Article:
John Wardlaw • Director reinvented Hartford's public housing
November 13, 2008
The first thing people noticed was his hands, huge hands, hands that could catch passes and swing a golf club, but hands that also wanted to lift people up. Then there was the preacher's baritone that gave lift to a sometimes rambling eloquence. Finally, the smile, the smile of a man who was born to help people and was doing just that.
John Wardlaw, who died last weekend at 71, headed the Hartford Housing Authority for nearly three decades, a remarkable tenure in such a high-pressure, high-profile job. He hired good people and ran a tight ship. He cared deeply for the thousands of people who lived in public housing and worked every day to better their lives. When he couldn't make the aging housing projects work, he knocked them down and replaced them.
Few people thought as long and as hard about public housing as Mr. Wardlaw did. He knew that projects worked wonderfully when they were built in the middle part of the last century. The projects were then transitional, a place for working people to live until they'd gotten ahead and could afford to buy a home. There were strict income limits; make too much and you had to leave.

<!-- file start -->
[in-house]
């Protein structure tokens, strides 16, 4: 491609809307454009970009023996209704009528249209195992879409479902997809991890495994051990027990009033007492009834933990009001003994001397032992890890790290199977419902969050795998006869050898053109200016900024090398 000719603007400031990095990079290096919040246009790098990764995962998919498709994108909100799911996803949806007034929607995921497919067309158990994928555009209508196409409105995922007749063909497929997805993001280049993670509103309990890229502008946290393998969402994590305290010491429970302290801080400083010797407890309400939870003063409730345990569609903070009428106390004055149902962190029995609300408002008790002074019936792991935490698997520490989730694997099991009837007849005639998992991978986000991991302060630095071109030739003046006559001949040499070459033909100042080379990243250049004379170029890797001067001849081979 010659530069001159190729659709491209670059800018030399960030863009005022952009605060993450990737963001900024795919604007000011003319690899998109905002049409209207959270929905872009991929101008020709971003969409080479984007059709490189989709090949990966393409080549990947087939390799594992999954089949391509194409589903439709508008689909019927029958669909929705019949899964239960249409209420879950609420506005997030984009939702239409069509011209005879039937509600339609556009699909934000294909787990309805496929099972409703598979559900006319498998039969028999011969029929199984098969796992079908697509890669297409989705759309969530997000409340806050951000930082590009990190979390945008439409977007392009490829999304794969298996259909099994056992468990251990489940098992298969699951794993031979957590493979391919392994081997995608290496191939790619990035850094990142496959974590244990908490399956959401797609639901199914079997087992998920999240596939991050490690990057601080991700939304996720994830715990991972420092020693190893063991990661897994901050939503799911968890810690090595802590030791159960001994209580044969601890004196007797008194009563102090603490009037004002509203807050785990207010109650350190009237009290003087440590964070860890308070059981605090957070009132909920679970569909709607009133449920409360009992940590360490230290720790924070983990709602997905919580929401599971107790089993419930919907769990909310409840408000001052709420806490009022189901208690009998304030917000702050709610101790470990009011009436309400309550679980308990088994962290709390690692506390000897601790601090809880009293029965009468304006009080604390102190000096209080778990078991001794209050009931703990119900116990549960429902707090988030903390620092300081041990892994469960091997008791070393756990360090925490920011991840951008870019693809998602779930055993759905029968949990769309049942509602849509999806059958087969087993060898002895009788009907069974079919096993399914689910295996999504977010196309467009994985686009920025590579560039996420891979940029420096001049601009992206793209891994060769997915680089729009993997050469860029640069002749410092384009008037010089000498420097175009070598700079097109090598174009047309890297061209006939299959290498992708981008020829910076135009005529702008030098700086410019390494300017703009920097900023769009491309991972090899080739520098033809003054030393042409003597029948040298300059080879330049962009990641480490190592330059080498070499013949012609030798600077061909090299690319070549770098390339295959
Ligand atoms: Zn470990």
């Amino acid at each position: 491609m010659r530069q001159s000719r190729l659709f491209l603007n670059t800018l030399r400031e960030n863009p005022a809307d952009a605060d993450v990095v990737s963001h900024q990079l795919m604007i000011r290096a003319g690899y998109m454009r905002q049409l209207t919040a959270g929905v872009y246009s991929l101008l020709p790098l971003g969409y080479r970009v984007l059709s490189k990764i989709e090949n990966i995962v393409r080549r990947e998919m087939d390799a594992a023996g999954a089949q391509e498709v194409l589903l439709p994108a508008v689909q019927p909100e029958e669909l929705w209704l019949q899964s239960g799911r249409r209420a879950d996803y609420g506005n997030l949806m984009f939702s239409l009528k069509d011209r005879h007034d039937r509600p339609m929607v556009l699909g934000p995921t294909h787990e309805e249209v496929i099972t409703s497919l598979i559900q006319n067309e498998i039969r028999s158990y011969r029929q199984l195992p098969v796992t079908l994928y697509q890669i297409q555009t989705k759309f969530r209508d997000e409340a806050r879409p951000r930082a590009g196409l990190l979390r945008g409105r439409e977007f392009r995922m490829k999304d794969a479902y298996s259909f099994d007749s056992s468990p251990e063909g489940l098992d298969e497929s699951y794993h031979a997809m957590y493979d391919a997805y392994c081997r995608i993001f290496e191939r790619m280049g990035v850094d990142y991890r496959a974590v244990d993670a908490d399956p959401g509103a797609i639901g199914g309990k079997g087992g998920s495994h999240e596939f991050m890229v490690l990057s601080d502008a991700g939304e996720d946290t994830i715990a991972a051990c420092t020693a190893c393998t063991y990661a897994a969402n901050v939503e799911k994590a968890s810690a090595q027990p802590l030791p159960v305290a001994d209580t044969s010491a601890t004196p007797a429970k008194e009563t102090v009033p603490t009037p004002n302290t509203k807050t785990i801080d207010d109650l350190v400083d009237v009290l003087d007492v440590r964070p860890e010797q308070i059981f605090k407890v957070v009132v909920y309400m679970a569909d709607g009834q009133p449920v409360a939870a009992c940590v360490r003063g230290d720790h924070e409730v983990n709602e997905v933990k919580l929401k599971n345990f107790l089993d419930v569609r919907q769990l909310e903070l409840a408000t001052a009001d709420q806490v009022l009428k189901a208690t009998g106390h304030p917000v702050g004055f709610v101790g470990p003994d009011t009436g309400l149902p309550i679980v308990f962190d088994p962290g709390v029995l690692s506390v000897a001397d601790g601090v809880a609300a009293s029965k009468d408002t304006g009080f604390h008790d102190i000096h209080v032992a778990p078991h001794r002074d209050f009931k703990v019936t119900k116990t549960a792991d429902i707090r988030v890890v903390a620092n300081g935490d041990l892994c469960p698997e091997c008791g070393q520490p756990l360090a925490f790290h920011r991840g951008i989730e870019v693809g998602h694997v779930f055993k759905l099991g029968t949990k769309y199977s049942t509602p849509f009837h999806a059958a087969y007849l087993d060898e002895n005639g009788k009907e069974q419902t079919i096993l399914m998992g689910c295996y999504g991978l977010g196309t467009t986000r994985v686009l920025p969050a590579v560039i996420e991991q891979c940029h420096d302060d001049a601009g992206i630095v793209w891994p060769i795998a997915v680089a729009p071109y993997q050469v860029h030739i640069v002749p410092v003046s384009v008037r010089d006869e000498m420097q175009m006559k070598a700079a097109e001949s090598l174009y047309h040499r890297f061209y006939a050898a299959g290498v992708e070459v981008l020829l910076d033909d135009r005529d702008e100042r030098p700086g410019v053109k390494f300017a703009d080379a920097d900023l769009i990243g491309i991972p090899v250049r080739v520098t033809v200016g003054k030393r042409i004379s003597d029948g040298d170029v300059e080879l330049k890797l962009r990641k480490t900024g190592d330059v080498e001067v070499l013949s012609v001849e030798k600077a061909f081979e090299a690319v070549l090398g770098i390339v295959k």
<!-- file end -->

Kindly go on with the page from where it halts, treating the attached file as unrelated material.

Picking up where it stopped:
But as entry-level jobs became more scarce, the projects ceased to be transitional and became the last stop for poor people. They invited the drug trade. They became what Mr. Wardlaw called "concentration camps for the poor," "incubators for social ills" and "unnatural communities," where poor, single women were forced to raise children without the support they'd find in healthier neighborhoods.
When the federal Hope VI program was created in the early 1990s, Mr. Wardlaw was ready. With friend and ally Mayor Mike Peters, he demolished the squalid Charter Oak Terrace, Rice Heights and Stowe Village projects and replaced them with attractive neighborhood housing. He downsized and rebuilt Bellevue Square, the infamous "Brickyard," and began to replace Dutch Point, a project that has emerged as one of the most attractive in the nation.
Mr. Wardlaw managed these major projects without major protests from tenants, whom he took great care to relocate. The program was a remarkable success. Mr. Wardlaw had what many consider an impossible job, and he did it very well.
Reprinted with permission of the Hartford Courant.
To view other stories on this topic, search the Hartford Courant Archives at